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I am trying to make sense of the Google S2 library for spherical math (it works like this). I need to get a rectangle for searching for nearby entities in a database, based on a point and a distance (say, 10km, the distances do not have to be exact, I filter the entities later).

In the S2 library there is a function with the signature:

RectFromCenterSize(center, size LatLng)

Both parameters are latitude/longitude pairs.

I am having difficulty understanding what this means (the documentation is unfortunately very poor). The center point I get, but how does the a lat/lng pair specify the size?

Any help would be greatly appreciated.

  • Just realised that this looks like a re-phrasing of the same question by the same asker so I think that should have been done via an edit to the original question. If it is a different but related question then perhaps an edit to this one to explain why it is not a duplicate cen get it re-opened. – PolyGeo Jul 18 '13 at 21:39
  • I've voted to mark the new question as a duplicate of this slightly older question. Hence I'm voting to keep this old question Open. – Devdatta Tengshe Jul 19 '13 at 3:13
  • Yes, this is an attempt at getting an answer to the previous question. After several days of the previous question being ignored, I tried to rephrase it so someone would actually be interested in answering it. However, I do not feel it has been answered sufficiently yet. The code quoted below helps very little... the question is about being able to specify an amount of (roughly) x meters, and being able to specify a rectangle to accomplish that. At the moment, using S2 is still a big mystery to me, I must admit. – yngling Jul 19 '13 at 5:08
  • My plan was to add a question (or ask that one was added) to the previous question if I got one. I feel the previous question is much better phrased so that others in the same situation can search for it and get a good answer. This question, admittedly, was just phrased so that someone would see the simplicity of the question (both questions are not really about S2, it is about understanding how to specify a rectangle size using a lat/lng, so that it is possible to use S2 for proximity searches). – yngling Jul 19 '13 at 5:15
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From the code it appears that they are using the size to construct half of the rectangle, and then possibly mirroring this half rectangle about the center point, thereby creating the full rectangle.

func RectFromCenterSize(center, size LatLng) Rect {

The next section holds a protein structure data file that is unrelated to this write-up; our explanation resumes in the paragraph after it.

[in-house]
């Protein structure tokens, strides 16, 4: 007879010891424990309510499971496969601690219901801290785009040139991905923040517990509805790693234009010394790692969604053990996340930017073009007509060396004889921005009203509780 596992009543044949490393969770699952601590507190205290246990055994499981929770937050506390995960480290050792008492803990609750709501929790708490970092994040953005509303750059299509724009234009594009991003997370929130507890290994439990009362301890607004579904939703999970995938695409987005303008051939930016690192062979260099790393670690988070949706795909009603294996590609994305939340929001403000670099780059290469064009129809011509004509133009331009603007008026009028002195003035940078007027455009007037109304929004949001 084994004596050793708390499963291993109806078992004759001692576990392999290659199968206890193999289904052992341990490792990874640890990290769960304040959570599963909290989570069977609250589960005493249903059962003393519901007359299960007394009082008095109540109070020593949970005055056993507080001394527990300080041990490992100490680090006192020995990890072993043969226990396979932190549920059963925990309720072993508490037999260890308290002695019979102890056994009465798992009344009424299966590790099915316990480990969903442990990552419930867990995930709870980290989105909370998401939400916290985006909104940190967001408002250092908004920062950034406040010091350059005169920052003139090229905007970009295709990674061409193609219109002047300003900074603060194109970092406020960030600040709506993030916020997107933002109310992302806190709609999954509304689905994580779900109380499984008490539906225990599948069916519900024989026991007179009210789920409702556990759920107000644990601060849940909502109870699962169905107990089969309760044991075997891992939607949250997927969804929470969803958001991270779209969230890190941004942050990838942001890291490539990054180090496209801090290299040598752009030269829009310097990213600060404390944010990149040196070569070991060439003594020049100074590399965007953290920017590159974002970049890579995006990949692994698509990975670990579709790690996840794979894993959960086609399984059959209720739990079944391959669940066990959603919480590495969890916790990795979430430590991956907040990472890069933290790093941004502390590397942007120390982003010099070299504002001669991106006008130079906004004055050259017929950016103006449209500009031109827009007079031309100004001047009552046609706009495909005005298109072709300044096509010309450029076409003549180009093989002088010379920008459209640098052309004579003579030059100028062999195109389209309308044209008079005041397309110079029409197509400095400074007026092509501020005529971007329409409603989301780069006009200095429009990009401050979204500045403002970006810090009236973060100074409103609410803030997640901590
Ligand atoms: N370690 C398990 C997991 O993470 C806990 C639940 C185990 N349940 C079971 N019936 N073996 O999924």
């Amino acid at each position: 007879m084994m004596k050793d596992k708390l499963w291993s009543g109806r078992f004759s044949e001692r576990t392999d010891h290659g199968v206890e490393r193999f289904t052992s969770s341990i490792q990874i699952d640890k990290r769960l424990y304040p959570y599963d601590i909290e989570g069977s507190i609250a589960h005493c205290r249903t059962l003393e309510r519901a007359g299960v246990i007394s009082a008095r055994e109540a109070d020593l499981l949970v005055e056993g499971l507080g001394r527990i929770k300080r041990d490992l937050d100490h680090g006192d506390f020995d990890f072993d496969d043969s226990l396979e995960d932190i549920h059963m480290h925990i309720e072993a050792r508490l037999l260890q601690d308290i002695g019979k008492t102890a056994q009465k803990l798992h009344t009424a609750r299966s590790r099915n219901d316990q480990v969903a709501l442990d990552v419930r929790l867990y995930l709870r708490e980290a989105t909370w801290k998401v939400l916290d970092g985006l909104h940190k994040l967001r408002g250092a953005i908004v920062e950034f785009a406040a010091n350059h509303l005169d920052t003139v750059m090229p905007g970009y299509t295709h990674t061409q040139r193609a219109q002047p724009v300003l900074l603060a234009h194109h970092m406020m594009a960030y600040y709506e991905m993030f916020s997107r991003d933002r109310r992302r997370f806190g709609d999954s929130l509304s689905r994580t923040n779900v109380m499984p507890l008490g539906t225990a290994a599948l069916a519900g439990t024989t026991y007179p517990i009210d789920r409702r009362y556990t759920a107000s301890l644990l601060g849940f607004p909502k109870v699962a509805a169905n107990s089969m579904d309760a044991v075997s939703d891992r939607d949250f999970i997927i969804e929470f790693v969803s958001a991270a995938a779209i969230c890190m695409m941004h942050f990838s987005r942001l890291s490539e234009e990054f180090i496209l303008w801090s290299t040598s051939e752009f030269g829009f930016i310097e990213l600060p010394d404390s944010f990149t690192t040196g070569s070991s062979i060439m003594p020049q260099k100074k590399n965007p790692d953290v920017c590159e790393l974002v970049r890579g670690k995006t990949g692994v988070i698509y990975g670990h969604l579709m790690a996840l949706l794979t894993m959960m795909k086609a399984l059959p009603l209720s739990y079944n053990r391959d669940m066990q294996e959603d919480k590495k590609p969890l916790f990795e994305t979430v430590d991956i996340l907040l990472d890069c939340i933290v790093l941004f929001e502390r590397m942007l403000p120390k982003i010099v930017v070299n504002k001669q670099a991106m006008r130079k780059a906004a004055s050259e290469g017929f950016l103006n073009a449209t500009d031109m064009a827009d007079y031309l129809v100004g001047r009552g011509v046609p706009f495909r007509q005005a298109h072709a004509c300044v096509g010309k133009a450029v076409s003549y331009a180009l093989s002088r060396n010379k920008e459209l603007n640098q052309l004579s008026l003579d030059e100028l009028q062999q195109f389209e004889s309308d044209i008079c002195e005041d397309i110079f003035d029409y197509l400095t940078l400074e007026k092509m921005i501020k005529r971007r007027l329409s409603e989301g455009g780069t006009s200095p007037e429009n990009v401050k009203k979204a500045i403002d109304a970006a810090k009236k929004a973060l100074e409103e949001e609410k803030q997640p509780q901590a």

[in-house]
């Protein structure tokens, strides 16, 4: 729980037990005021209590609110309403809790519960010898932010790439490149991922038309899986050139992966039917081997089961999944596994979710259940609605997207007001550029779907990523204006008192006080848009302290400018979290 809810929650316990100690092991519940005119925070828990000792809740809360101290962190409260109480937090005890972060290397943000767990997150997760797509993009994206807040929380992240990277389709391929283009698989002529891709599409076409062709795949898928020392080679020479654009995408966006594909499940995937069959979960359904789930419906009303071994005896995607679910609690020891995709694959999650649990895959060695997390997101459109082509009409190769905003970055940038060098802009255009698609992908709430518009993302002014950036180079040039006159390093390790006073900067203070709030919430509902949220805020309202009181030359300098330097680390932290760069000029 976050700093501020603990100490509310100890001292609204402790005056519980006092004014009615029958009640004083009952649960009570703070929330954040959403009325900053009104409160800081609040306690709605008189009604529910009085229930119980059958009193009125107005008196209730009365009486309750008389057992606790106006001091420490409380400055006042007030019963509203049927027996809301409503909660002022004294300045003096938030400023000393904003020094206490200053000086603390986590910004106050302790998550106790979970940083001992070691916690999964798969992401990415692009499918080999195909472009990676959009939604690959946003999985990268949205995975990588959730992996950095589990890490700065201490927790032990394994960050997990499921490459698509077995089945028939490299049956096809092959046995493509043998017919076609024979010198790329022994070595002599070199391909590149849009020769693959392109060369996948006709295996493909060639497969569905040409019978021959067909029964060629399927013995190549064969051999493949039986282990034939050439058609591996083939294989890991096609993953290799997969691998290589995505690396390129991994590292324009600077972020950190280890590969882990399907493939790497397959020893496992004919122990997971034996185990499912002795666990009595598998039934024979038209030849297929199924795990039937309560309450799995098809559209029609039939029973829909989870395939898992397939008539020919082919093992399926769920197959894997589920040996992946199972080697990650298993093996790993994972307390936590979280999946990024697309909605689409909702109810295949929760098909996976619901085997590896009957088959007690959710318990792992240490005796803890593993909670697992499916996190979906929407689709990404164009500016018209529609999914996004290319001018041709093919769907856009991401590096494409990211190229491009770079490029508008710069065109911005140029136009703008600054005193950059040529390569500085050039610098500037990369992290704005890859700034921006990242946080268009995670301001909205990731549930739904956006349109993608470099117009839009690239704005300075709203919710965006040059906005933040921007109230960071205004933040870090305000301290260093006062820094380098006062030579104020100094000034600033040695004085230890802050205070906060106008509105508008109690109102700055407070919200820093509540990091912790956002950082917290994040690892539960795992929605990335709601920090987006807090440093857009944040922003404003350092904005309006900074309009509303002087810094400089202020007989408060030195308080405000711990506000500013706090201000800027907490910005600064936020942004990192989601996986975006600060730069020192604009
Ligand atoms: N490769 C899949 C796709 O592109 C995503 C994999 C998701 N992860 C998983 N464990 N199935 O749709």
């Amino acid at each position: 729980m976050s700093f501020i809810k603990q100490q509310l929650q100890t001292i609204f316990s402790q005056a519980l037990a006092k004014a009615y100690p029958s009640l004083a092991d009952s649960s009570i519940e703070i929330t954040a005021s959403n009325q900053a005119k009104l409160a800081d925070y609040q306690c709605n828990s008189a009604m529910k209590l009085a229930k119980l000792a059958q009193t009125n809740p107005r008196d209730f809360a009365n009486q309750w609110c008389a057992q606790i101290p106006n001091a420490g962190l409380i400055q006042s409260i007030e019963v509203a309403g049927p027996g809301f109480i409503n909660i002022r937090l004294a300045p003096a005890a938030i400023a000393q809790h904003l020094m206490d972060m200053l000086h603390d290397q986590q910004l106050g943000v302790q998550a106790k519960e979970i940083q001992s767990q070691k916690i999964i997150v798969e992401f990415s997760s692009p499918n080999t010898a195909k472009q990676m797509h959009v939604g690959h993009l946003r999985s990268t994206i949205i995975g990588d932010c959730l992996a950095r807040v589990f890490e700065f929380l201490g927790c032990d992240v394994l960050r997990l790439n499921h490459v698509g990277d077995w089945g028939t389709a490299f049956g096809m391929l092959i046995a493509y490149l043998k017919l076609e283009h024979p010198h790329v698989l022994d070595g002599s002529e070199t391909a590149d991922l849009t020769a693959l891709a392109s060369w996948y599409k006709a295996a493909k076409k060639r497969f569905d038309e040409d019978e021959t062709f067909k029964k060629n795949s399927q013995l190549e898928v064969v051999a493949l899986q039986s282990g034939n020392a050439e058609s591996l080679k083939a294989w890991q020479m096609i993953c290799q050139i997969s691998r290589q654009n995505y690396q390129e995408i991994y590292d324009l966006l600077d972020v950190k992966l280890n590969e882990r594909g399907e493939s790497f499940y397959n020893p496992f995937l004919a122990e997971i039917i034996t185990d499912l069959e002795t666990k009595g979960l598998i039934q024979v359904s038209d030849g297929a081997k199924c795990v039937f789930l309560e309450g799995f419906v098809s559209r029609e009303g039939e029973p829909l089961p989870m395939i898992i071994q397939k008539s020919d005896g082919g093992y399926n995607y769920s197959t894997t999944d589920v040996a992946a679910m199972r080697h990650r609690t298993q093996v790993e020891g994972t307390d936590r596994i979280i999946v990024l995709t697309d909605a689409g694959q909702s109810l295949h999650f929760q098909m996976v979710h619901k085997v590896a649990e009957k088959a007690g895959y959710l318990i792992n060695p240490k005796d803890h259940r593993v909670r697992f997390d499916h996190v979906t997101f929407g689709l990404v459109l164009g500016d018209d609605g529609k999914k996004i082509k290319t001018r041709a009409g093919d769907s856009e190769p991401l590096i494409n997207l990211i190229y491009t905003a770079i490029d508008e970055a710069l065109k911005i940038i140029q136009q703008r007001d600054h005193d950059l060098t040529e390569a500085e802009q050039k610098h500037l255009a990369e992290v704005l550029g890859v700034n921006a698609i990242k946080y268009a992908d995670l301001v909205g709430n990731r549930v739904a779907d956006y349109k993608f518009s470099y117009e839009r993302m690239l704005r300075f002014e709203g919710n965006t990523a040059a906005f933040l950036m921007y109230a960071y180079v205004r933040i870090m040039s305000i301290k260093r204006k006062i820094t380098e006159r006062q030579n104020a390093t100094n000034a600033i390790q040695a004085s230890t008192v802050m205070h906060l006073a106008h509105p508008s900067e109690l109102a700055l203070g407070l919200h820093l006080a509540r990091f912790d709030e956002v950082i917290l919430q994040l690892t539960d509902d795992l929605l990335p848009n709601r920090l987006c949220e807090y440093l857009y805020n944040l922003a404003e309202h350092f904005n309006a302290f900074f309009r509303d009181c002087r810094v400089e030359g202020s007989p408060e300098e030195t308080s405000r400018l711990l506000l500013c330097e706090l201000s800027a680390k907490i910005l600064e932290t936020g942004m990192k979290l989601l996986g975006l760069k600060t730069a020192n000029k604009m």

half := LatLng{size.Lat / 2, size.Lng / 2}
        return RectFromLatLng(center).expanded(half)
  • Yes, thank you. What I am trying to understand is how that can help me specify a rectangle of a certain distance... like, say, 10km from the centre in every direction. Can I say 0.089982311915998 degrees latitude and some degree longitude as the size, and that will give me such a rectangle? – yngling Jul 18 '13 at 19:55
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    Well that would be a circle, not a rectangle. Or it would be a square (which is also a rectangle) if by every direction you mean along the axes. Also, the distance between degrees of latitude is roughly (+/- ~1km) the same throughout the world, while the distance for longitude changes drastically. See Wikipedia. – Paul Jul 18 '13 at 20:02
  • Yes, that would be a circle. What I really try to say in the question is that I need to specify a rectangle that is as small as possible, but that will give me a minimum of x meters to each edge. I must admit, despite getting the feeling that the GIS people here think me an idiot, that I have trouble understanding how to specify the size... am I right in what I say above? Should lat/lng be in degrees from the center, but that I need to calculate how many? Or is it a point on the rectangle relative to the center? etc etc – yngling Jul 19 '13 at 5:03
  • the lat/lon in the size arg. is the length of the sides. So, if you want a box 10 degrees in latitude and 15 degrees in longitude, your size is 10, 15. The box will be 10 x 15 degrees, centered on the point in the first arg. If you want a box whose side is in meters, you will have to convert meters to degrees. The conversion of longitude degrees to meters will depend on the latitude. Since the box is a rectangle on a sphere, the two sides parallel to the equator will have different lengths. – Llaves Aug 19 '13 at 3:19

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